Since Westerners are not dependent upon any group affiliation for their survival, they are generally free to speak their minds. In India, this is generally not an option. It is considered supremely offensive for one to criticize a superior in front of his subordinates. This would cause the superior to lose face. Likewise employees are expected to know their place, and their inputs are also discouraged.

If one requires something from a superior, one is traditionally expected to eulogize the superior before formally broaching a request or grievance. If one is unable to meet a commitment, one must communicate it indirectly in order to save face. Admitting a mistake can also lead to losing one’s face, and oftentimes Indians and Pakistanis will proceed with a job without fully understanding it rather than admitting their ignorance. As Craig Storti again points out, the purpose of conversation in the West is exchanging information whereas in India it is building relationships by preserving honor.

While face saving etiquette is common (to varying degrees) across all strata of Indian society, honor is most prized by the peasant and warrior castes of India and Pakistan. As Aakar Patel astutely observes, an overwhelming majority of honor killings are committed by members of these castes. The Brahmins and Vaishya (traders/merchants) castes do not place a premium on honor. I would assume that the Brahmins’ indifference to honor stems from their advantageous social position whereas the Traders do not care for honor since they deal in exchanges and hence their mercantile values favour flexibility over the rigidity of honor constraints.

 Saving Face: The Case of Nawaz Sharif and the Kargil Conflict

After Pakistan’s supremely incompetent General Parvez Musharraf launched his disastrous invasion of Indian Kashmir in 1999, it was tasked to Prime Minister Nawaz Sharif’s civilian government to clean up the military’s mess (and subsequently be blamed for it as well). It is widely understood that the Pakistani military unilaterally decided to invade Indian soil without the civilian government’s consent or knowledge.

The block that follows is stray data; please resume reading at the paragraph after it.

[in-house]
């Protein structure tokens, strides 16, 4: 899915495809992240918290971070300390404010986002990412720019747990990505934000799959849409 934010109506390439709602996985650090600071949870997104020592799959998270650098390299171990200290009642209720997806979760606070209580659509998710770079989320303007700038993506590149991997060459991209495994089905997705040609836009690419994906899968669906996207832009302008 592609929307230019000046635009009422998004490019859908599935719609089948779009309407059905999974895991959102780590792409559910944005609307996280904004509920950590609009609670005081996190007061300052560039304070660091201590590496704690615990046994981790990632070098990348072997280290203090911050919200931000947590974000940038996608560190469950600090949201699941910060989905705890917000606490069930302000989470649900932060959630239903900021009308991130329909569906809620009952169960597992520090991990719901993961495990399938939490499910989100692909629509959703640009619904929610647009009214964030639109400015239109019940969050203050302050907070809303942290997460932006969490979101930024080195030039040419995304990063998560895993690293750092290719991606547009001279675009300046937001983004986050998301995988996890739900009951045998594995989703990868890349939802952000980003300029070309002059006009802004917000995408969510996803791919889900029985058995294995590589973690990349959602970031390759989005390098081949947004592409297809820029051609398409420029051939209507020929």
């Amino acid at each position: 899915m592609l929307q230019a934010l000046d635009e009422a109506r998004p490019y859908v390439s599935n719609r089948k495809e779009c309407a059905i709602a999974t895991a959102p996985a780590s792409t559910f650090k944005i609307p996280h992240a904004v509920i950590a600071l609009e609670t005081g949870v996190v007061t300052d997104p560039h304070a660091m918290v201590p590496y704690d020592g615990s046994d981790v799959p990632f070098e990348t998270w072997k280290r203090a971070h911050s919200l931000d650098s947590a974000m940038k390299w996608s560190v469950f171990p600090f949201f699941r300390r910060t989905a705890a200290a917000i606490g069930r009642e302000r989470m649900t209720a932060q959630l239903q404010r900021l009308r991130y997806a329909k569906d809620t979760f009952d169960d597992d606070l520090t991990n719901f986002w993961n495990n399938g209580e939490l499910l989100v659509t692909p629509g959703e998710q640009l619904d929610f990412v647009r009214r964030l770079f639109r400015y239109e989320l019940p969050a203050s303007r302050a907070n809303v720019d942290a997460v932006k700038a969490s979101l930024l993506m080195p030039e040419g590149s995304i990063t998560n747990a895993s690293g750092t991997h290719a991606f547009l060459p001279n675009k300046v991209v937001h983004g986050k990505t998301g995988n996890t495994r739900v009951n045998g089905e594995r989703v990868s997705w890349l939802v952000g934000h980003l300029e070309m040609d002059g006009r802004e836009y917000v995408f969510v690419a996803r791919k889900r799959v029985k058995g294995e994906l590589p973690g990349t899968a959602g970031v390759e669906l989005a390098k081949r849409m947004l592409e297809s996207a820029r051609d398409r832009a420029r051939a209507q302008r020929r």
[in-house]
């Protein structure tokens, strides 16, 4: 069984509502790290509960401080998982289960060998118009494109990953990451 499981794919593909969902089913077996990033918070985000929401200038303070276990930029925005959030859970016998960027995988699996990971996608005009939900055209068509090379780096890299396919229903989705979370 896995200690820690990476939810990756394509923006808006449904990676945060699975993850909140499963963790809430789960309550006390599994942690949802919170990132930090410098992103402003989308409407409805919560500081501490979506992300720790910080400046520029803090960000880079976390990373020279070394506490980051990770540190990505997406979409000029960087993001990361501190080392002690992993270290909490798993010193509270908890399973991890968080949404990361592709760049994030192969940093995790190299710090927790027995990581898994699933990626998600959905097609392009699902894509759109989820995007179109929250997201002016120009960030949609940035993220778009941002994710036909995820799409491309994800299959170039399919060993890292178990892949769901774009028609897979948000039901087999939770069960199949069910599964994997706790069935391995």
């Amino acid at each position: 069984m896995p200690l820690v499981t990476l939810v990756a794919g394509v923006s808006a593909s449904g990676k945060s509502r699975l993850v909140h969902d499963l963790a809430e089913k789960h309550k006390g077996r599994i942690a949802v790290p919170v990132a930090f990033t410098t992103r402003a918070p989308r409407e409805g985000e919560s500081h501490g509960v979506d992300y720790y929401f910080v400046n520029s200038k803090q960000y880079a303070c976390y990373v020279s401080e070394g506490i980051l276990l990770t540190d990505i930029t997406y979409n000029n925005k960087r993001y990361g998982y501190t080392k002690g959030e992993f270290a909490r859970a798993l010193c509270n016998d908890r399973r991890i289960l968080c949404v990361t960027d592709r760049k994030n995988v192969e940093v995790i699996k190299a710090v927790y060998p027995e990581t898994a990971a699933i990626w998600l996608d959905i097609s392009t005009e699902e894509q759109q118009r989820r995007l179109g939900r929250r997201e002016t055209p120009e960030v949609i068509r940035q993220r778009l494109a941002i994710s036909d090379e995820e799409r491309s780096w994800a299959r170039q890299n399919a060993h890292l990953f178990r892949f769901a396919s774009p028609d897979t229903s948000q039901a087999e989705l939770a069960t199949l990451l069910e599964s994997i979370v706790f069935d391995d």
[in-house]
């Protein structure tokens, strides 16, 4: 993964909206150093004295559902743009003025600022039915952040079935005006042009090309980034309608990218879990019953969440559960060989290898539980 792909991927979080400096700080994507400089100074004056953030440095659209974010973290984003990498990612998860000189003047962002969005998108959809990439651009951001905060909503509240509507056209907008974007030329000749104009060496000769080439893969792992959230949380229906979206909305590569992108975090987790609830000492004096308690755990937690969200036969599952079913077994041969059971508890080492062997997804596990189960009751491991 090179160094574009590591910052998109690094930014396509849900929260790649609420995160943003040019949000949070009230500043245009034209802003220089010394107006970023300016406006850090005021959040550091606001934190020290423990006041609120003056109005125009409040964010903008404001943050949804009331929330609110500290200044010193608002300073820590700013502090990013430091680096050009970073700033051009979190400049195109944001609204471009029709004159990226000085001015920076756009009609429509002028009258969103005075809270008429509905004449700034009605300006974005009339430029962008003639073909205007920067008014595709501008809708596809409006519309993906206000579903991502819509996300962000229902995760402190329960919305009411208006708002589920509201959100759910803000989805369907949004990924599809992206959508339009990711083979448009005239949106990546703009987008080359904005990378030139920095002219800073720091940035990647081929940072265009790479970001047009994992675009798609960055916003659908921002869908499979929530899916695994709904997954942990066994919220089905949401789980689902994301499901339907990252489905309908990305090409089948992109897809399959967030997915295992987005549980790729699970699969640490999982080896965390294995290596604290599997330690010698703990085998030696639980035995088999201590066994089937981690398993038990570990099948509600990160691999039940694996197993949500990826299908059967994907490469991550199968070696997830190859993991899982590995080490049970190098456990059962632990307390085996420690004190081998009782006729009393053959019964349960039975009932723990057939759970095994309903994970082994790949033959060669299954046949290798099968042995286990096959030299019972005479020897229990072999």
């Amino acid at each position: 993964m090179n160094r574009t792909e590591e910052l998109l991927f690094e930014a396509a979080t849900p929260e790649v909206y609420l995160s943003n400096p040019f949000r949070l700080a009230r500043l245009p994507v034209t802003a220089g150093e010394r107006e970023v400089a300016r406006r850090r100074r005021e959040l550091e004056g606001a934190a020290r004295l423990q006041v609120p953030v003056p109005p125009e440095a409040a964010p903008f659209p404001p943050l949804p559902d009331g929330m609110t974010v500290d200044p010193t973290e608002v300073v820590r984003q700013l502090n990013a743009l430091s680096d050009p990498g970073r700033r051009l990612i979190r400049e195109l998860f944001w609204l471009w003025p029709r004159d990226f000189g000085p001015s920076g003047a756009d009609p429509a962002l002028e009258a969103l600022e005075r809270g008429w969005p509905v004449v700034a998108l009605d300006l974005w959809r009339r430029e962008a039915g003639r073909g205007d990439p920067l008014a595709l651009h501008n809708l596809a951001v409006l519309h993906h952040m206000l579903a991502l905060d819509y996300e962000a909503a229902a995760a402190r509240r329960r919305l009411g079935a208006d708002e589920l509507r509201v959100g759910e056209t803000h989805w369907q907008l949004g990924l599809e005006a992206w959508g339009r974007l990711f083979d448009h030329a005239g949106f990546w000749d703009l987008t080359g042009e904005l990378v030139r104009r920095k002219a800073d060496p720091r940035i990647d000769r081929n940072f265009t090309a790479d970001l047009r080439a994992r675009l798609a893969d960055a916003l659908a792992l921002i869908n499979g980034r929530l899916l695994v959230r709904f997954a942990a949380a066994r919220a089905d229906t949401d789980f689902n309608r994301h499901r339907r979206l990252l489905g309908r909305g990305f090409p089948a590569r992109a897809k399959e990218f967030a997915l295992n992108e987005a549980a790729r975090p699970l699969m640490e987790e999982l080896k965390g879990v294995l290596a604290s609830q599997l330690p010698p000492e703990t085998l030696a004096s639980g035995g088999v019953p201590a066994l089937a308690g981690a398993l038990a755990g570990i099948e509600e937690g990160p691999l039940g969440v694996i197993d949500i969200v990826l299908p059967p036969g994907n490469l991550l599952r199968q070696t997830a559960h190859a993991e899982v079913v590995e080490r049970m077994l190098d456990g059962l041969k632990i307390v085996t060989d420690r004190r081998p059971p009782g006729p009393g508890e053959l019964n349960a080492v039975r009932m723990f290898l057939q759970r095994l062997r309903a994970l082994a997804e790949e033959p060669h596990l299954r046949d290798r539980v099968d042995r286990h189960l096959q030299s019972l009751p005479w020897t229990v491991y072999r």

When the Kargil War took a turn for the worse, Nawaz Sharif began getting desperate. His attempt at recruiting Chinese support for the ill planned invasion was rebuffed by the Asian giant. On July 2,1999 Sharif phoned Clinton and begged the US president to intervene. Clinton stated that the terms included a complete Pakistani withdrawal from Indian Kashmir. After the Indian army recaptured Tiger Hill in a decisive 11 hour battle on July 4th, Sharif phoned Clinton again and demanded an audience, to which Clinton acquiesced. After scolding Sharif, the Pakistani army withdrew and the conflict was over. How did the Pakistani army infiltrate Kargil to begin with? According to Ajay Bisaria:

By a gentlemanly agreement, every year Indian and Pakistani forces withdrew from the heights in the winter harshness and returned to man the posts in spring. The two sides had refrained from major attempts to alter the status quo during this ebb and flow of seasonal deployments. This was true of Siachen as also the Kargil sector. Pakistan had now violated this agreement.

Pakistan had violated a gentleman’s agreement by taking advantage of the Indian military’s absence during the harsher winter months.

There are several interesting points to note here. When the Pakistanis began losing the war, Sharif appealed to Clinton for help instead of directly approaching the Indians for a diplomatic solution. This motive is obvious – Sharif wanted to save face (for the entire country) by approaching Clinton instead of the ‘inferior vegetarian cowards’ who had just humiliated Pakistan’s military. Sharif later admitted that had India formally declared war and closed its borders, the Pakistani troops stranded inside India had only 3 days worth of supplies.